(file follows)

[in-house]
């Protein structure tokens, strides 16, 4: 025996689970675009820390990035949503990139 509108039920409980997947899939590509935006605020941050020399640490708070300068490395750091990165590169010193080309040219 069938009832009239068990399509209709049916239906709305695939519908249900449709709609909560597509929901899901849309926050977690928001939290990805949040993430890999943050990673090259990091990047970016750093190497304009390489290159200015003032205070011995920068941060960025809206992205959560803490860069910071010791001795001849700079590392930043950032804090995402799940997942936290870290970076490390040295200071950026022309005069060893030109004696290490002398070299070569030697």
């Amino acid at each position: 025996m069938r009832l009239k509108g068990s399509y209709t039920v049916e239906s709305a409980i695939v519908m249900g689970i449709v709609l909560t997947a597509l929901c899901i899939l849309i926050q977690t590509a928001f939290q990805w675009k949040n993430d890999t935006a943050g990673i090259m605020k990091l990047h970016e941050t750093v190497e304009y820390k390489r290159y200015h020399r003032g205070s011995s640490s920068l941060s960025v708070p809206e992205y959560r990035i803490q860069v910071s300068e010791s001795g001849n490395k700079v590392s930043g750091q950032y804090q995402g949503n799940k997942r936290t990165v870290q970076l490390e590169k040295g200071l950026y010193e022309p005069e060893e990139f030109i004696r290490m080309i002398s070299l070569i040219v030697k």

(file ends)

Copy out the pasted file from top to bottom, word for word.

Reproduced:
[in-house]
């Protein structure tokens, strides 16, 4: 025996689970675009820390990035949503990139 509108039920409980997947899939590509935006605020941050020399640490708070300068490395750091990165590169010193080309040219 069938009832009239068990399509209709049916239906709305695939519908249900449709709609909560597509929901899901849309926050977690928001939290990805949040993430890999943050990673090259990091990047970016750093190497304009390489290159200015003032205070011995920068941060960025809206992205959560803490860069910071010791001795001849700079590392930043950032804090995402799940997942936290870290970076490390040295200071950026022309005069060893030109004696290490002398070299070569030697």
């Amino acid at each position: 025996m069938r009832l009239k509108g068990s399509y209709t039920v049916e239906s709305a409980i695939v519908m249900g689970i449709v709609l909560t997947a597509l929901c899901i899939l849309i926050q977690t590509a928001f939290q990805w675009k949040n993430d890999t935006a943050g990673i090259m605020k990091l990047h970016e941050t750093v190497e304009y820390k390489r290159y200015h020399r003032g205070s011995s640490s920068l941060s960025v708070p809206e992205y959560r990035i803490q860069v910071s300068e010791s001795g001849n490395k700079v590392s930043g750091q950032y804090q995402g949503n799940k997942r936290t990165v870290q970076l490390e590169k040295g200071l950026y010193e022309p005069e060893e990139f030109i004696r290490m080309i002398s070299l070569i040219v030697k």